Pruning Azaleas — When & How

March 26, 2012 | By | Comments (52)

Pruning azaleas 005
The azaleas in front of Grumpy’s palace are in full bloom now and looking glorious. But they wouldn’t be if they hadn’t been pruned at the right time. They’d be boring, green blobs. Here’s how to prune azaleas correctly and avoid the state of green blobness so prevalent in our neighborhoods.

What to Prune

There are two classes of azaleas — native azaleas and Asian azaleas. Native azaleas, sometimes called “wild honeysuckle” for their fragrant blooms with long stamens, are deciduous. They never need pruning, so the rest of this epistle is not about them.

Asian azaleas are the evergreen ones almost everyone in the South, including yours truly, feels compelled to plant. They come from Japan. Within this class, there are two popular groups. Kurume hybrids, like ‘Coral Bells,’ ‘Hino Crimson,’ and ‘Hershey’s Red,’ are dense, compact plants with small, glossy leaves, that grow 3-4 feet high. They bloom early and the flowers nearly hide the foliage. The seond class are called Southern Indian hybrids. They grow at least twice as large and much faster than the Kurumes and aren’t as dense. They also bloom about 1-2 weeks later and aren’t quite as cold-hardy, so you see them mostly from the Carolinas south. ‘George Taber’ (pink), ‘Formosa’ (purple), and ‘Mrs. G.G. Gerbing’ (white) are popular varieties.

When to Prune

Timing is critical if you want your azaleas to bloom next year. The best time to prune is within a three week period after they finish blooming in spring. This gives the azaleas plenty of time to make flower buds for next year. If you prune in summer or fall, you’ll cut off the flower buds and assure green blobness next spring.

How to Prune

DO NOT (repeat) DO NOT USE HEDGE TRIMMERS to shear azaleas into tight boxes. This looks awful and results in foliage and flowers that exist only on the outer inch of the shrubs. Instead, use mostly hand pruners. Reach inside the shrub and cut back branches to slightly different lengths to create a cloudlike, mounding shape. Loppers may be necessary to prune thick branches. Kurume hybrids grow much slower than Southern Indian hybrids and usually require pruning only once in 4-5 years. Southern Indians grow fast and depending on where they’re planted, may need it every year.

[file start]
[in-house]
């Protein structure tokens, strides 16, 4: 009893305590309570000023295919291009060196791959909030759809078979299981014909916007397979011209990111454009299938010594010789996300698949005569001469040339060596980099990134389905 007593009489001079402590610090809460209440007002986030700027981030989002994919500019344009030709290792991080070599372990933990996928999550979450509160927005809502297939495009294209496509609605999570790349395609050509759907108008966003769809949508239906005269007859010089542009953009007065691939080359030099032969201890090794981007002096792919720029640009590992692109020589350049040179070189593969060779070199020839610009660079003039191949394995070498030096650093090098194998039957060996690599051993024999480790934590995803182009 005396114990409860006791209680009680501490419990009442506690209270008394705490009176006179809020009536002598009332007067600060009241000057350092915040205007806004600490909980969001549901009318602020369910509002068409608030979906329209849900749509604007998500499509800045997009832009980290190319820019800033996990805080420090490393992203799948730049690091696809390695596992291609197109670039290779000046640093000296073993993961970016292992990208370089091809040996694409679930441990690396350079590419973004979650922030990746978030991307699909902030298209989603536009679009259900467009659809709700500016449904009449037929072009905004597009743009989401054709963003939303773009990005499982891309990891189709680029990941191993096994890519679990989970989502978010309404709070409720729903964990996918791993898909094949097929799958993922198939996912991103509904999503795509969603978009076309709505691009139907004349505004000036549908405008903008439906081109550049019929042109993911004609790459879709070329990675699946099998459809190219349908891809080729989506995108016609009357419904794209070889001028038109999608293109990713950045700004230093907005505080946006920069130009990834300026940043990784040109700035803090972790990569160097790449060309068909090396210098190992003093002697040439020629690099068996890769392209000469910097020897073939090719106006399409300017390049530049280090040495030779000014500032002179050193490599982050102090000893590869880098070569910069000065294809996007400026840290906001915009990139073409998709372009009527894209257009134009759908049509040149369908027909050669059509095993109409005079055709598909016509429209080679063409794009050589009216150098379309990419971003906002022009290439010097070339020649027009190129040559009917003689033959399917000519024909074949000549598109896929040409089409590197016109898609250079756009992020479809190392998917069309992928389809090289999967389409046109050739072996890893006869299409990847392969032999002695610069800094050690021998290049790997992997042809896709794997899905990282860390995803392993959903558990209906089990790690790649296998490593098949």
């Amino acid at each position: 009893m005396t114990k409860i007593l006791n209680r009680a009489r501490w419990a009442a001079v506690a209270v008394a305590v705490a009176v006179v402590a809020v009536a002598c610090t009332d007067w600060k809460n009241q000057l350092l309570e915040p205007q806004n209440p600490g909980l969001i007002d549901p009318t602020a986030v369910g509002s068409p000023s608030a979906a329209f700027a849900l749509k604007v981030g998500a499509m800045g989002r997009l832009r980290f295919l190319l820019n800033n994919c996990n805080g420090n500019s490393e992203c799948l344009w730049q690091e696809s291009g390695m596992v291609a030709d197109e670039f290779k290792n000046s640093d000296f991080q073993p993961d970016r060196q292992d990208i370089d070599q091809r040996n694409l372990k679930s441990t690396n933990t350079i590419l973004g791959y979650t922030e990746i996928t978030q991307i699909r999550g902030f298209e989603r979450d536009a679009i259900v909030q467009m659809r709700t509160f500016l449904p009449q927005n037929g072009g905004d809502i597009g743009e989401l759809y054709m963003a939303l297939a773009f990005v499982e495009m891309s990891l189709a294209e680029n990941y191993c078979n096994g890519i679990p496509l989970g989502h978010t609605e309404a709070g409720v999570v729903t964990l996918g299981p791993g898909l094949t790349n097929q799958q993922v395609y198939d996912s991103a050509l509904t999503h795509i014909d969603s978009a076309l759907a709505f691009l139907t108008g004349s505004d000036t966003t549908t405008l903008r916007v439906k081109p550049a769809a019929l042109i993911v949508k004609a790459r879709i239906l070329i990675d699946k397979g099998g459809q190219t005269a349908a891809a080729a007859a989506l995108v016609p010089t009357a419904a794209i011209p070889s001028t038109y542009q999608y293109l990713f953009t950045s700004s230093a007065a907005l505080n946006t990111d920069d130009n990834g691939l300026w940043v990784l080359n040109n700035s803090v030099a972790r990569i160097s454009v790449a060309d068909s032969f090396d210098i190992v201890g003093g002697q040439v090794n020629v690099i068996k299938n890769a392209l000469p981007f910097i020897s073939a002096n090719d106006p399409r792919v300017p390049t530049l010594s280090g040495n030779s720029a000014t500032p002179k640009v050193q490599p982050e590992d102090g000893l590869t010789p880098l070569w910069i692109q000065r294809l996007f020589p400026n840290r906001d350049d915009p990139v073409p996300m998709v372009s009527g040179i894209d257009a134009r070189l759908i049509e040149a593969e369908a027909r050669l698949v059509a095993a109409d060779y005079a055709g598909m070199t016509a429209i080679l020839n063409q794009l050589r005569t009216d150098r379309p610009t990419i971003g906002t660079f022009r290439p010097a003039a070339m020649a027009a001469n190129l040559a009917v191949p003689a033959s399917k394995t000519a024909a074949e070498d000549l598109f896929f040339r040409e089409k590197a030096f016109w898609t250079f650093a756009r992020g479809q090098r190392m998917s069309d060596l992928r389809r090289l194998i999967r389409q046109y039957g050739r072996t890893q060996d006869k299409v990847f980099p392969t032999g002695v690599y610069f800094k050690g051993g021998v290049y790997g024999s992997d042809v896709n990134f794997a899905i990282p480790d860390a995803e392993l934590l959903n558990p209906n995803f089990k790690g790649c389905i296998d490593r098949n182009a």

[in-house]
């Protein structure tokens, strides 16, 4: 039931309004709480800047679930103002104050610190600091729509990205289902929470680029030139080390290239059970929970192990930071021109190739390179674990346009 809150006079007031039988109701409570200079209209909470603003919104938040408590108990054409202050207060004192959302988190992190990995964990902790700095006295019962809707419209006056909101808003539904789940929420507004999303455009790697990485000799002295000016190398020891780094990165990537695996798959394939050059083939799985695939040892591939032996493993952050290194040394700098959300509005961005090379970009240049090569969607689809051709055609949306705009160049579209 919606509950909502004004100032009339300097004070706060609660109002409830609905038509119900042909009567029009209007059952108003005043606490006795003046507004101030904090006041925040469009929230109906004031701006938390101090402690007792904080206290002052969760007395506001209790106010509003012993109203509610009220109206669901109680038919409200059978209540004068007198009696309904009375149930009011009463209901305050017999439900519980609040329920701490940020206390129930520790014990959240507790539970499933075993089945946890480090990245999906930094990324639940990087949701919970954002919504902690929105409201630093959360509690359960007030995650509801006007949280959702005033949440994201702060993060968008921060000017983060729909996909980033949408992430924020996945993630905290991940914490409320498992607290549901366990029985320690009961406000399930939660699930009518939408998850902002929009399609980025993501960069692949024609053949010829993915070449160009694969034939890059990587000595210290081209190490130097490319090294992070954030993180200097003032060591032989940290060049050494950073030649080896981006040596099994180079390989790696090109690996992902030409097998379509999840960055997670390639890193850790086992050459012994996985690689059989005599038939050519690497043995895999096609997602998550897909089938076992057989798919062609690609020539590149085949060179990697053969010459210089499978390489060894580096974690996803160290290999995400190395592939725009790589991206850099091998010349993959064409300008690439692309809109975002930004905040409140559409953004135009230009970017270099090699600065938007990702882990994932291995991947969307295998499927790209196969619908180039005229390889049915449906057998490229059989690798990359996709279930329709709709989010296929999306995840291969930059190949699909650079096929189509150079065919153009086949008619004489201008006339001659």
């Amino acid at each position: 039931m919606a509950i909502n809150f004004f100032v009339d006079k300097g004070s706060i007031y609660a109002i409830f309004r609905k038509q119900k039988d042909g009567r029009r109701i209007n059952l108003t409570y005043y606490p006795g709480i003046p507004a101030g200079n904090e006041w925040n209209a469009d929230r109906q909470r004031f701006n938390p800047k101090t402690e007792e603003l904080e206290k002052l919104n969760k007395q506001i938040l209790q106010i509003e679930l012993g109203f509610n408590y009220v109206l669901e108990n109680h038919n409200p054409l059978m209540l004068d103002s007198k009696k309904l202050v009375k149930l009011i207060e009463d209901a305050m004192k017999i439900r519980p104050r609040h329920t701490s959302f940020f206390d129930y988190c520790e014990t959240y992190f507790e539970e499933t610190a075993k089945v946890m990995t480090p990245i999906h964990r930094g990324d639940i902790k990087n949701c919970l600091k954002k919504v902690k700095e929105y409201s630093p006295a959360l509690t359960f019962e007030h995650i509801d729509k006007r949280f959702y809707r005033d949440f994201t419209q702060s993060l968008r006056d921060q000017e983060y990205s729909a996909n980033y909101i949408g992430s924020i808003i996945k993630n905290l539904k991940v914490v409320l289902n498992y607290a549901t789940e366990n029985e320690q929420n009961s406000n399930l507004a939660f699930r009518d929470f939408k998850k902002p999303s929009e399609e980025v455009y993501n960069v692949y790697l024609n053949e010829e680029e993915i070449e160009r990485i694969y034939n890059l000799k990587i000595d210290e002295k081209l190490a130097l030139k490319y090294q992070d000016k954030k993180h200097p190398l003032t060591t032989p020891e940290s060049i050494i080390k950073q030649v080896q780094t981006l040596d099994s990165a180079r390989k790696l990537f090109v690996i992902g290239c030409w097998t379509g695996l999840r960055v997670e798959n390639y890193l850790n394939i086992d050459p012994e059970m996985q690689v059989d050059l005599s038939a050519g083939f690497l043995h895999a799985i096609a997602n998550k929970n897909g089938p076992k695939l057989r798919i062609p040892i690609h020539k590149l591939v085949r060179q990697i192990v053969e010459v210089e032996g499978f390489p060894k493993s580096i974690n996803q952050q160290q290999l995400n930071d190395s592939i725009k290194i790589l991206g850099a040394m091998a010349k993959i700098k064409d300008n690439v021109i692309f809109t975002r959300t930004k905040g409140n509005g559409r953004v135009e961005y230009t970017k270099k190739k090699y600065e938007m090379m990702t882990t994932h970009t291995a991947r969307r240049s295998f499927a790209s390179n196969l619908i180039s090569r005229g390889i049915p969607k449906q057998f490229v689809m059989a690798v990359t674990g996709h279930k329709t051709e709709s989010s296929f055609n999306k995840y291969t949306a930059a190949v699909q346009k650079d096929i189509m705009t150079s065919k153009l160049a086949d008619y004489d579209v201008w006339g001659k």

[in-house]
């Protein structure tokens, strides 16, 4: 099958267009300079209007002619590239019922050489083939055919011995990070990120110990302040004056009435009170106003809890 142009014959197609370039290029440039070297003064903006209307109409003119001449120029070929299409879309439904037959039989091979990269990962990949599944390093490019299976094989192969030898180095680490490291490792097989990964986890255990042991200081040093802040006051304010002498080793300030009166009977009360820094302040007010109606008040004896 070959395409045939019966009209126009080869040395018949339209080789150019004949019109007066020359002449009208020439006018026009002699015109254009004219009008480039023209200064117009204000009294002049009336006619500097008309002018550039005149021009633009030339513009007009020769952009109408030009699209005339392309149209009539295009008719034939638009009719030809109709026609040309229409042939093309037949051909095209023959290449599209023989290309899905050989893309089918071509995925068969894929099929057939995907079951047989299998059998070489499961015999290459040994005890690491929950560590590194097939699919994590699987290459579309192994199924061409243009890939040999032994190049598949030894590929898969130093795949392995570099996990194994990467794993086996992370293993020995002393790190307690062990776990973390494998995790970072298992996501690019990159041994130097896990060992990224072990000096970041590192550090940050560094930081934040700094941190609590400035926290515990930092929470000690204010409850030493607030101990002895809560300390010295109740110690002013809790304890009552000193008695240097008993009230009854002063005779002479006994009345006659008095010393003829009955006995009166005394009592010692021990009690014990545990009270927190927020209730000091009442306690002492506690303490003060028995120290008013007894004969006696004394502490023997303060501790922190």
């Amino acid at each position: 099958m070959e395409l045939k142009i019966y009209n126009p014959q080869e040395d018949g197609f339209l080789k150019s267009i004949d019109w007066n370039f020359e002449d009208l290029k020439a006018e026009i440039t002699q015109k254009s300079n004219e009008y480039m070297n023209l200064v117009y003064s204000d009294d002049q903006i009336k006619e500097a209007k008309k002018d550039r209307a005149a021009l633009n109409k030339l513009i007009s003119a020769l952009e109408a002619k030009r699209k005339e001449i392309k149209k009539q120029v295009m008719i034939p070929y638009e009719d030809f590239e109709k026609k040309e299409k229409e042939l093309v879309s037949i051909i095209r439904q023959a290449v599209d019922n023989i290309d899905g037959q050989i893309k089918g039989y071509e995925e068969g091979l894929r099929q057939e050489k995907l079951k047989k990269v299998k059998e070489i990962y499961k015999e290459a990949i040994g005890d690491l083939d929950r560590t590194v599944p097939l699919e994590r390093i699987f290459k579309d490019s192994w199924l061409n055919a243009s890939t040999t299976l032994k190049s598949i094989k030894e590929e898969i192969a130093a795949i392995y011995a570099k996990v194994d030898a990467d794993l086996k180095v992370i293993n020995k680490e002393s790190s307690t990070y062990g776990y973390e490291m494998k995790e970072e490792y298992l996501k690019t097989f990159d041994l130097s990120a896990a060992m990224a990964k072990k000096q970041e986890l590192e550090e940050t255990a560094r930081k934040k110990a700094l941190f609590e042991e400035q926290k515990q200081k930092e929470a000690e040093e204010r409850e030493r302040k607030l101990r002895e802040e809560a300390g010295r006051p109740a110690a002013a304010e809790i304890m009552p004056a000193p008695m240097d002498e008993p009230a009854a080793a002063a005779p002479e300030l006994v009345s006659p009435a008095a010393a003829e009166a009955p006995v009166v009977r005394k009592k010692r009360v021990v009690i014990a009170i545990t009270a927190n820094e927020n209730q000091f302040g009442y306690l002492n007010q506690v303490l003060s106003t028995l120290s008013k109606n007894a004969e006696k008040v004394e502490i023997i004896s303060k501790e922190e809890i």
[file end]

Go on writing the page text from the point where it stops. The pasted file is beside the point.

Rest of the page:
Drastic Measures I Confess To

When Grumpy bought his palace many years ago, the first thing he did was rip out the cheapo $1 shrubs the builder planted in front and replace them with 6 small ‘George Taber’ azaleas. He pruned them with hand pruners every spring after blooming. They grow so vigorously, however, that eventually they’d grown up to the dining room windows and the branches were too thick to cut with hand pruners. Drastic action was required.

Pruning azaleas 001Azalea murder inĀ  progress. Weapon sighted. Branches cut.

As your hero and mentor, it pains me to say this, but Grumpy resorted to azalea murder. The azaleas needed to be reduced in size by half. This required loppers. I cut back the thickest branches first. I showed no mercy.

Pruning azaleas 002Crime completed. Body parts collected. Neighbors horrified.

Yes, I knew my azaleas were going to look awful. In fact, after pruning they looked like butchered sticks. But here’s the cool thing about evergreen azaleas. Unlike many shrubs, you can cut them back beyond the foliage to bare wood. In a couple of weeks, the bare sticks will leaf out fully and no one will know that you pruned.

Pruning azaleas 003
This is how my George Tabers looked just a few days ago as they just started blooming. No green blobness at Grumpy’s house.

Pruning azaleas 007
And here’s how they look today. The District Attourney has decided to drop all charges.

COMMENTS

  1. Steve Bender

    Al,

    Depending on the type of azalea, it could be quite old or only about 10 years old. In any case, you can prune it back to the height you want right now. Don’t wait too long to do this or it may not bloom next spring.

    April 24, 2015 at 9:09 am
  2. Hilory Paster

    I am so sad. I have many azalea bushes that took a huge beating from the unprecedented snow fall in Massachusetts. How do I prune them to help them grow back or how do I know if they are a complete loss and need to be ripped out….:(

    April 21, 2015 at 3:52 pm

Leave a Comment

Fill in your details below or click an icon to log in:

WordPress.com Logo

You are commenting using your WordPress.com account. Log Out / Change )

Twitter picture

You are commenting using your Twitter account. Log Out / Change )

Facebook photo

You are commenting using your Facebook account. Log Out / Change )

Google+ photo

You are commenting using your Google+ account. Log Out / Change )

Connecting to %s